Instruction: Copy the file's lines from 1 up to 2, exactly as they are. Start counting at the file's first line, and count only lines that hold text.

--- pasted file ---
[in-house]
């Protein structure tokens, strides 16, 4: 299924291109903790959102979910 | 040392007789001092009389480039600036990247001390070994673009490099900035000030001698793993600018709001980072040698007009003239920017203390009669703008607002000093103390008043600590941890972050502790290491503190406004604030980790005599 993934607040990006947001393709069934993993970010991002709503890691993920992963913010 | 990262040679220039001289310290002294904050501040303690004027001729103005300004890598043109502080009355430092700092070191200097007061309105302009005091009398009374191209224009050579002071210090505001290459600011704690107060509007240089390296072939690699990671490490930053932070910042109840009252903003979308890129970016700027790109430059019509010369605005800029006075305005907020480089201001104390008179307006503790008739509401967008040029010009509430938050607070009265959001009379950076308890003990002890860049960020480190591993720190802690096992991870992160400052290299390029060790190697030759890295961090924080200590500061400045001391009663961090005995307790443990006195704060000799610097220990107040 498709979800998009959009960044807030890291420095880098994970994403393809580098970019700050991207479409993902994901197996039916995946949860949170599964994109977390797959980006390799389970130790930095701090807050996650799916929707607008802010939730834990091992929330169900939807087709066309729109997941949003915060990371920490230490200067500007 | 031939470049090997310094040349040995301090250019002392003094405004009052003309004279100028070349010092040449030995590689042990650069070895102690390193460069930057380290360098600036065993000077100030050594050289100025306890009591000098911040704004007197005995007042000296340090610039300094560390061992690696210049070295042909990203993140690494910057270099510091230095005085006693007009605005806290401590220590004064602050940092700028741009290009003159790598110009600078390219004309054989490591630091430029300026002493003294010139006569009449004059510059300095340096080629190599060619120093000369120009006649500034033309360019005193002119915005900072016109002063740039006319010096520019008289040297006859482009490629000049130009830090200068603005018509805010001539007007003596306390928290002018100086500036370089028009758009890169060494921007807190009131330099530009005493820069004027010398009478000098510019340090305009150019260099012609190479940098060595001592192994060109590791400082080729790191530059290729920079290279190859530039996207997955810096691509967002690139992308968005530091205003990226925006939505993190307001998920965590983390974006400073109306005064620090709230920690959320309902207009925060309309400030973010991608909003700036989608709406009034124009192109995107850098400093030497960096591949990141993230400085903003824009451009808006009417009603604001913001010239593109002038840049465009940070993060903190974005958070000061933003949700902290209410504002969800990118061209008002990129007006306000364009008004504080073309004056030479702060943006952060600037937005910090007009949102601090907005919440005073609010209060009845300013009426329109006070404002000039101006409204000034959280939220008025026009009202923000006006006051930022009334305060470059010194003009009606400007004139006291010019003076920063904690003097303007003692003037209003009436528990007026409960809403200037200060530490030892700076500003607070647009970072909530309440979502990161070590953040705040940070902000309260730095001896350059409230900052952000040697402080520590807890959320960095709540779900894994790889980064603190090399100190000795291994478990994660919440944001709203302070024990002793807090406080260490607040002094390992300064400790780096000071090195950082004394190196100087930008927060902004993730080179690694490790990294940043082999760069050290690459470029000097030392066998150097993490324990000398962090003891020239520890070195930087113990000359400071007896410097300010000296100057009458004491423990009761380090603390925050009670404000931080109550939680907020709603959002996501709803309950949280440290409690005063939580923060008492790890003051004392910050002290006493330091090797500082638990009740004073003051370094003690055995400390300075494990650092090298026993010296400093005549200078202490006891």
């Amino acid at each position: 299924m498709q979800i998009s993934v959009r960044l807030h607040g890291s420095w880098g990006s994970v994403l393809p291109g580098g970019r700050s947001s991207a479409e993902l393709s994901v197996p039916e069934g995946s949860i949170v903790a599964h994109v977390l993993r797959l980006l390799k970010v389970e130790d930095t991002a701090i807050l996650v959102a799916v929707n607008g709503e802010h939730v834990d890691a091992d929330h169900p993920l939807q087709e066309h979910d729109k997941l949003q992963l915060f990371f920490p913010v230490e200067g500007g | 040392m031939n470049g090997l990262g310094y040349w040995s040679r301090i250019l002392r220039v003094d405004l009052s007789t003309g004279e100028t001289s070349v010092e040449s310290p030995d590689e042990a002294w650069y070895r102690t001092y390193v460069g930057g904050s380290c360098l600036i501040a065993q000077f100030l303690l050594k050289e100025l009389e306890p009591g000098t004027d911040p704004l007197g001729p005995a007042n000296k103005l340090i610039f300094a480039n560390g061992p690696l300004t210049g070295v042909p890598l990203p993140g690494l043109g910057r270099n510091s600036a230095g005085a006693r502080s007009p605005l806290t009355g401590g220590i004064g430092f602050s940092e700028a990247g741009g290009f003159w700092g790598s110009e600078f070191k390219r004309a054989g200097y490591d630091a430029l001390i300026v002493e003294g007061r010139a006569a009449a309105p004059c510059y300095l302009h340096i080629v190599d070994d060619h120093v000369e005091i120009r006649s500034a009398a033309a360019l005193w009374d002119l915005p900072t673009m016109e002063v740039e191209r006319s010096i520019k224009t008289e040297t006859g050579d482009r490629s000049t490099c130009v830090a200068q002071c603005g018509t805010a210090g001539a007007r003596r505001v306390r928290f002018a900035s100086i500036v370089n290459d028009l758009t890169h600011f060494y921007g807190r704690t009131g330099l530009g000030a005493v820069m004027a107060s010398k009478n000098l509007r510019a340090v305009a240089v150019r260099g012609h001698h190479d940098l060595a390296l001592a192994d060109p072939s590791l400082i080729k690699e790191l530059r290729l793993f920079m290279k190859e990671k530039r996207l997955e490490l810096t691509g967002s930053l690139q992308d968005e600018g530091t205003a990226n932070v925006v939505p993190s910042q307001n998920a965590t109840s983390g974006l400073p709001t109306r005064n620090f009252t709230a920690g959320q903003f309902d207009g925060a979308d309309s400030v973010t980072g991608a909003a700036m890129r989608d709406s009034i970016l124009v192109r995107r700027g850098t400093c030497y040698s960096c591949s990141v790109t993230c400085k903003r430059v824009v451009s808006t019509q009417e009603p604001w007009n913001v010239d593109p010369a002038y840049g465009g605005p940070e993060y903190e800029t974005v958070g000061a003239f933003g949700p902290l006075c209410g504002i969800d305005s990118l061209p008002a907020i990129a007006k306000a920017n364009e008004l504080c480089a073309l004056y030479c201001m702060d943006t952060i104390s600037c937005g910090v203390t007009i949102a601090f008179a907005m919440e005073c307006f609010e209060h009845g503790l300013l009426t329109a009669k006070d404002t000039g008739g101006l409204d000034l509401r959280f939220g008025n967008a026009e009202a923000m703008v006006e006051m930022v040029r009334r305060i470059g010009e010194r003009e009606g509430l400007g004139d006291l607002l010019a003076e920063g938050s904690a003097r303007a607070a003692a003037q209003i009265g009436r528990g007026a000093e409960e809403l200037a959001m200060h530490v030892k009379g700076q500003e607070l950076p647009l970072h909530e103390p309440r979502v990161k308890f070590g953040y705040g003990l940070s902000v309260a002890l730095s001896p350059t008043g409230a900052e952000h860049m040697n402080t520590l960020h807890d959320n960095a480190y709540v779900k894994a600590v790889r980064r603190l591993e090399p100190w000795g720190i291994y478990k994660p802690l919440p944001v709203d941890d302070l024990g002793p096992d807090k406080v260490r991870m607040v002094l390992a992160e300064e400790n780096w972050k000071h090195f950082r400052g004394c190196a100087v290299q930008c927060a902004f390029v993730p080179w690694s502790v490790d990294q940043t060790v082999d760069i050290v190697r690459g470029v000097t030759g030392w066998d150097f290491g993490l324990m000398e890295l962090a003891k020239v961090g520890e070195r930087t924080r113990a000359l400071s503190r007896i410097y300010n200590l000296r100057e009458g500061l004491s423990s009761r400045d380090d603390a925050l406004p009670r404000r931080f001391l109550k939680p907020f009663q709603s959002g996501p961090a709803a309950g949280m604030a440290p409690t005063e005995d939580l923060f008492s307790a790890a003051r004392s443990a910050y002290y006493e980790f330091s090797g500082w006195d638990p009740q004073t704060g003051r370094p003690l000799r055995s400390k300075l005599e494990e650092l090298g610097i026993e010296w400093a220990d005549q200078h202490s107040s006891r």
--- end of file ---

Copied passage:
[in-house]
């Protein structure tokens, strides 16, 4: 299924291109903790959102979910 | 040392007789001092009389480039600036990247001390070994673009490099900035000030001698793993600018709001980072040698007009003239920017203390009669703008607002000093103390008043600590941890972050502790290491503190406004604030980790005599 993934607040990006947001393709069934993993970010991002709503890691993920992963913010 | 990262040679220039001289310290002294904050501040303690004027001729103005300004890598043109502080009355430092700092070191200097007061309105302009005091009398009374191209224009050579002071210090505001290459600011704690107060509007240089390296072939690699990671490490930053932070910042109840009252903003979308890129970016700027790109430059019509010369605005800029006075305005907020480089201001104390008179307006503790008739509401967008040029010009509430938050607070009265959001009379950076308890003990002890860049960020480190591993720190802690096992991870992160400052290299390029060790190697030759890295961090924080200590500061400045001391009663961090005995307790443990006195704060000799610097220990107040 498709979800998009959009960044807030890291420095880098994970994403393809580098970019700050991207479409993902994901197996039916995946949860949170599964994109977390797959980006390799389970130790930095701090807050996650799916929707607008802010939730834990091992929330169900939807087709066309729109997941949003915060990371920490230490200067500007 | 031939470049090997310094040349040995301090250019002392003094405004009052003309004279100028070349010092040449030995590689042990650069070895102690390193460069930057380290360098600036065993000077100030050594050289100025306890009591000098911040704004007197005995007042000296340090610039300094560390061992690696210049070295042909990203993140690494910057270099510091230095005085006693007009605005806290401590220590004064602050940092700028741009290009003159790598110009600078390219004309054989490591630091430029300026002493003294010139006569009449004059510059300095340096080629190599060619120093000369120009006649500034033309360019005193002119915005900072016109002063740039006319010096520019008289040297006859482009490629000049130009830090200068603005018509805010001539007007003596306390928290002018100086500036370089028009758009890169060494921007807190009131330099530009005493820069004027010398009478000098510019340090305009150019260099012609190479940098060595001592192994060109590791400082080729790191530059290729920079290279190859530039996207997955810096691509967002690139992308968005530091205003990226925006939505993190307001998920965590983390974006400073109306005064620090709230920690959320309902207009925060309309400030973010991608909003700036989608709406009034124009192109995107850098400093030497960096591949990141993230400085903003824009451009808006009417009603604001913001010239593109002038840049465009940070993060903190974005958070000061933003949700902290209410504002969800990118061209008002990129007006306000364009008004504080073309004056030479702060943006952060600037937005910090007009949102601090907005919440005073609010209060009845300013009426329109006070404002000039101006409204000034959280939220008025026009009202923000006006006051930022009334305060470059010194003009009606400007004139006291010019003076920063904690003097303007003692003037209003009436528990007026409960809403200037200060530490030892700076500003607070647009970072909530309440979502990161070590953040705040940070902000309260730095001896350059409230900052952000040697402080520590807890959320960095709540779900894994790889980064603190090399100190000795291994478990994660919440944001709203302070024990002793807090406080260490607040002094390992300064400790780096000071090195950082004394190196100087930008927060902004993730080179690694490790990294940043082999760069050290690459470029000097030392066998150097993490324990000398962090003891020239520890070195930087113990000359400071007896410097300010000296100057009458004491423990009761380090603390925050009670404000931080109550939680907020709603959002996501709803309950949280440290409690005063939580923060008492790890003051004392910050002290006493330091090797500082638990009740004073003051370094003690055995400390300075494990650092090298026993010296400093005549200078202490006891």